Forcing Bulbs For Winter Color

xmas color I have posted information about forcing bulbs in the past. This is just a reminder that time is running out if you want Christmas flowers.

When ordering or buying bulbs locally check to insure the bulbs have been pre-chilled, other wise they will grow producing foliage but will fail to bloom.

Amaryllis will flower about six weeks after planting, so pot now for Christmas blooms. Plant into pots just larger than the bulb, with 1/2 to 2/3s of the bulb above the soil surface.
After watering thoroughly, allow the soil to become dry. Water more frequently after the flower stalk appears, but never water when the soil is already moist.

Garlic order and plant garlic now and into winter before the ground freezes. The bulbs need cold in order to separate into cloves. Yes I do know Garlic is not a flowering pot plant but it is still time to plant next years Garlic in you garden.

Narcissus Paperwhites and Soleil d’Or can be grown without soil. Plant them in pebble filled containers with the base of the bulbs in contact with water at the bottom of the container. These bulbs don’t need chilling, but will benefit from a cool temperature (50 degrees F.) until the top shoot is a couple of inches long. At that point, you can move the plant into a warm, bright sunny area.

Crocus and Hyacinths can be forced, one bulb per jar or vase, in water alone without any soil. There are special forcing jars and vases for crocus and hyacinths.

Daffodil, Crocus, Hyacinths, Narcissus and Tulip bulbs plant bulbs in a good quality potting soil so the tops are not covered with more than 1/4 – 1/2 inch of soil. Put pots in a cool sunny place about 50 degrees F. works well, until the top shoot is about 2 inches long. Keep the soil slightly damp, not wet. Constantly wet soil may cause your bulbs to rot.
Note For a better effect plant Tulip bulbs with the flat side facing the out side of your pot.

Tulips, Narcissus (Daffodils), Hyacinths And More
Tulips, Daffodils And Hyacinths – Fall Planting
Purdue University Cooperative Extension Service
University of Missouri fact sheet
Iowa State University Horticulture Guide

October Gardening Tips University of Nebraska

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Fall Leaf Color – Double Your Pleasure

After you enjoy the Fall Colors and leafs fall to the ground. It’s time to double up on the benefits of fall leafs.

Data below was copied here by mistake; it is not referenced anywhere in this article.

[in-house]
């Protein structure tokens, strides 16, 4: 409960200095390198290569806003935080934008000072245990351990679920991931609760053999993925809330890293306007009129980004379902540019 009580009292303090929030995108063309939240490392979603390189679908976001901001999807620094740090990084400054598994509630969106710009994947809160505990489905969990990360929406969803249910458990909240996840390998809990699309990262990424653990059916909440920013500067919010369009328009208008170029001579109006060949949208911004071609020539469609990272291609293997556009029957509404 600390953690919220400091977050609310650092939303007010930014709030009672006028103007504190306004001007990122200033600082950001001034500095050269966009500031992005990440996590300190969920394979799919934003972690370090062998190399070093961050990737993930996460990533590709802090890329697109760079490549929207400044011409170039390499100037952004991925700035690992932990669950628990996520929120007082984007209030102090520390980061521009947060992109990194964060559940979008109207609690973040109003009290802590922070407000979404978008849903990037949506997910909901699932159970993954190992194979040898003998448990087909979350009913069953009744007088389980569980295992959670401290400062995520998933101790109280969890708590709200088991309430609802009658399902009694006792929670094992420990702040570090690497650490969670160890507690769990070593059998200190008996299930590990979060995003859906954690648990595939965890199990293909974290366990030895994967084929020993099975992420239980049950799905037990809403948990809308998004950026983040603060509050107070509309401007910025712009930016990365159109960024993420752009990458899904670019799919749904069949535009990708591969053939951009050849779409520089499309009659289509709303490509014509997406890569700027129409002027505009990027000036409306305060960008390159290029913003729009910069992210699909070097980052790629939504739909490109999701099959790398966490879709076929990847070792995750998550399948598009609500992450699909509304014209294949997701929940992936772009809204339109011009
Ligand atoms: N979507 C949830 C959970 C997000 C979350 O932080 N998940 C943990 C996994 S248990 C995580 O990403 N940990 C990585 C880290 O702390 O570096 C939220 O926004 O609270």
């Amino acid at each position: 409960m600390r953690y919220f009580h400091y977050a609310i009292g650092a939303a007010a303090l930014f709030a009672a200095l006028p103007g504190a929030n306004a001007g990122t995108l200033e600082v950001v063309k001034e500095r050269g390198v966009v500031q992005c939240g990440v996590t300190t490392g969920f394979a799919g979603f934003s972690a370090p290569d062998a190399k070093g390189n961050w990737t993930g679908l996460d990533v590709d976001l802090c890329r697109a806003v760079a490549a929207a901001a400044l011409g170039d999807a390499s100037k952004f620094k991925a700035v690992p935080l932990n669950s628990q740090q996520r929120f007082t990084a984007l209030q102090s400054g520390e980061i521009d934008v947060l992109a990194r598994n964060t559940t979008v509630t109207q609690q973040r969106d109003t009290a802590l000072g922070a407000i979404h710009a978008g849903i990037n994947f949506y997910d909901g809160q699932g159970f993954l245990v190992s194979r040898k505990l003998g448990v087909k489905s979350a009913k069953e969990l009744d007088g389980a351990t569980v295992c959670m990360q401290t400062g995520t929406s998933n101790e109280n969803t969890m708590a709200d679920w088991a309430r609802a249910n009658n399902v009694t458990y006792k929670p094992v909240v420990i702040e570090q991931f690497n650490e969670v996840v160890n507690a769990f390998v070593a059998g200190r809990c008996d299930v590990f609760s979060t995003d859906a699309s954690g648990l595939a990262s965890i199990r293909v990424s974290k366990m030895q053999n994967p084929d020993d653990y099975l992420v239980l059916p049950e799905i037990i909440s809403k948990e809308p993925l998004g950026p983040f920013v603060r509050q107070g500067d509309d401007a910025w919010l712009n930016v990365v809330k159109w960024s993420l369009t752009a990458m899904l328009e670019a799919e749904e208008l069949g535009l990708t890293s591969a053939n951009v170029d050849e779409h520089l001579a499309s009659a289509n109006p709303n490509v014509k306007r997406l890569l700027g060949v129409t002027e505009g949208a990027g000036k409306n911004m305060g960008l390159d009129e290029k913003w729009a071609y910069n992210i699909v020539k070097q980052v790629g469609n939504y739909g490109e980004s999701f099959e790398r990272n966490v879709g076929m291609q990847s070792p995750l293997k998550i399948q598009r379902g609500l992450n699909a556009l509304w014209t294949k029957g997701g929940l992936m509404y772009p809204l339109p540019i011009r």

Leaves are valuable to the gardener? It’s simple. Incorporate them into your garden soil.
Leaves Add nutrients, including phosphorous and potassium.
Increase the soil’s microbial life.
Leafs boost your soils water holding capacity and improve your soils structure.

Add them to vegetable garden. You can incorporate whole or chopped leaves into any cleared out vegetable, berry and shrub beds. They will mostly decompose over the winter, then in spring you can mix in whatever is left. If you want to see leftover leaves in your beds, shred them first.
DIY leaf shredder. Use a 55 gallon(large) garbage can. Fill it three quarters of the way with leaves. Put the string trimmer in, turn it on and move it through the layers of leaves. Caution Be sure to wear eye and ear protection.

Make leaf mold. Leaf mold is simply wet leaves that have decomposed into a rich, black, soil like substance that makes a perfect mulch for plants. Pile the leaves in a spot where they’re out of the way and won’t blow away, cover with wire if necessary. Or make large 3-4 feet high pile(s) of leaves. Wet the leaves as you go so they’ll rot. Turn the pile a few times during the winter will speed up the decomposition of your leaf pile. Add leaves to your compost pile now, they’ll break down over winter.

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Plant Wildflowers Now For Spring Flowers

Spring is a popular time of year to plant wildflowers, however, fall is increasingly becoming the planting season of choice.
The flowers bloom a few weeks earlier the following spring (or summer) once the temperature is just right. All you need to get started is a bare patch of dirt and some wildflower seeds.

Wildflowers can handle tough growing conditions, such as poor soil and adverse weather. With a little preparation you can bring these flowers into your garden and enjoy a vivid show of spring color.
Wildflowers grow in nature without help, they will benefit from a little assistance to get started in your garden.

In in the wild, seeds of wildflowers fall to the ground in autumn and come up the following spring when rain and warm temperatures arrive. The same timeline can also work for planting wildflower seeds in the home garden.

Zones 1 to 6 – This region there is a time table in which seeds should be sown. This occures after temperatures dip below freezing 32 degrees Fahrenheit and before the ground freezes.

Zones 7 to 11 – In these zones, wildflower seeds can be sown about anytime between September and December.

Wildflowers that grow in your area will be the easiest to grow, they are adapted to the soil and climate conditions where you live.
Check with your local cooperative extension office or Master Gardener program for a list of wildflowers that do well where you live.